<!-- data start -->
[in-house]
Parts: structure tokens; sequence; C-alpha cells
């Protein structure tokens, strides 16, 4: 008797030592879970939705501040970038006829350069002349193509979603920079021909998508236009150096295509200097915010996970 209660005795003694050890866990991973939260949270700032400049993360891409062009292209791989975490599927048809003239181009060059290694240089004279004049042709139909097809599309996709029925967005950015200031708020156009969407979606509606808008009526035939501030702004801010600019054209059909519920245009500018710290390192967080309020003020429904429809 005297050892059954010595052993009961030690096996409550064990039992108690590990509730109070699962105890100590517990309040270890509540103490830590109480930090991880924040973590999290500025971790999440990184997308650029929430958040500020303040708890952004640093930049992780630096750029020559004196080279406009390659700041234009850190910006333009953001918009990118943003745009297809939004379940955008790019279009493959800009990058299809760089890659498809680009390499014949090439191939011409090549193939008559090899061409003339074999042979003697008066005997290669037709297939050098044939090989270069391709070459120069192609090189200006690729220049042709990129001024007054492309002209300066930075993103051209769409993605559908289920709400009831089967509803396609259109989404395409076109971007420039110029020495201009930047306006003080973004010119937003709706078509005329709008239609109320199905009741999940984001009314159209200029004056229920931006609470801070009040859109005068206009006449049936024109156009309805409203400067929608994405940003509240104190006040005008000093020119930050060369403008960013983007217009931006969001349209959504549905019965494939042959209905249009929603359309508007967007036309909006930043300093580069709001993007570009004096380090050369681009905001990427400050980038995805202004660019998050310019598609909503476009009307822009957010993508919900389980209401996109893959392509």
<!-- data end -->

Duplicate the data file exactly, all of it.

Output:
[in-house]
Parts: structure tokens; sequence; C-alpha cells
């Protein structure tokens, strides 16, 4: 008797030592879970939705501040970038006829350069002349193509979603920079021909998508236009150096295509200097915010996970 209660005795003694050890866990991973939260949270700032400049993360891409062009292209791989975490599927048809003239181009060059290694240089004279004049042709139909097809599309996709029925967005950015200031708020156009969407979606509606808008009526035939501030702004801010600019054209059909519920245009500018710290390192967080309020003020429904429809 005297050892059954010595052993009961030690096996409550064990039992108690590990509730109070699962105890100590517990309040270890509540103490830590109480930090991880924040973590999290500025971790999440990184997308650029929430958040500020303040708890952004640093930049992780630096750029020559004196080279406009390659700041234009850190910006333009953001918009990118943003745009297809939004379940955008790019279009493959800009990058299809760089890659498809680009390499014949090439191939011409090549193939008559090899061409003339074999042979003697008066005997290669037709297939050098044939090989270069391709070459120069192609090189200006690729220049042709990129001024007054492309002209300066930075993103051209769409993605559908289920709400009831089967509803396609259109989404395409076109971007420039110029020495201009930047306006003080973004010119937003709706078509005329709008239609109320199905009741999940984001009314159209200029004056229920931006609470801070009040859109005068206009006449049936024109156009309805409203400067929608994405940003509240104190006040005008000093020119930050060369403008960013983007217009931006969001349209959504549905019965494939042959209905249009929603359309508007967007036309909006930043300093580069709001993007570009004096380090050369681009905001990427400050980038995805202004660019998050310019598609909503476009009307822009957010993508919900389980209401996109893959392509």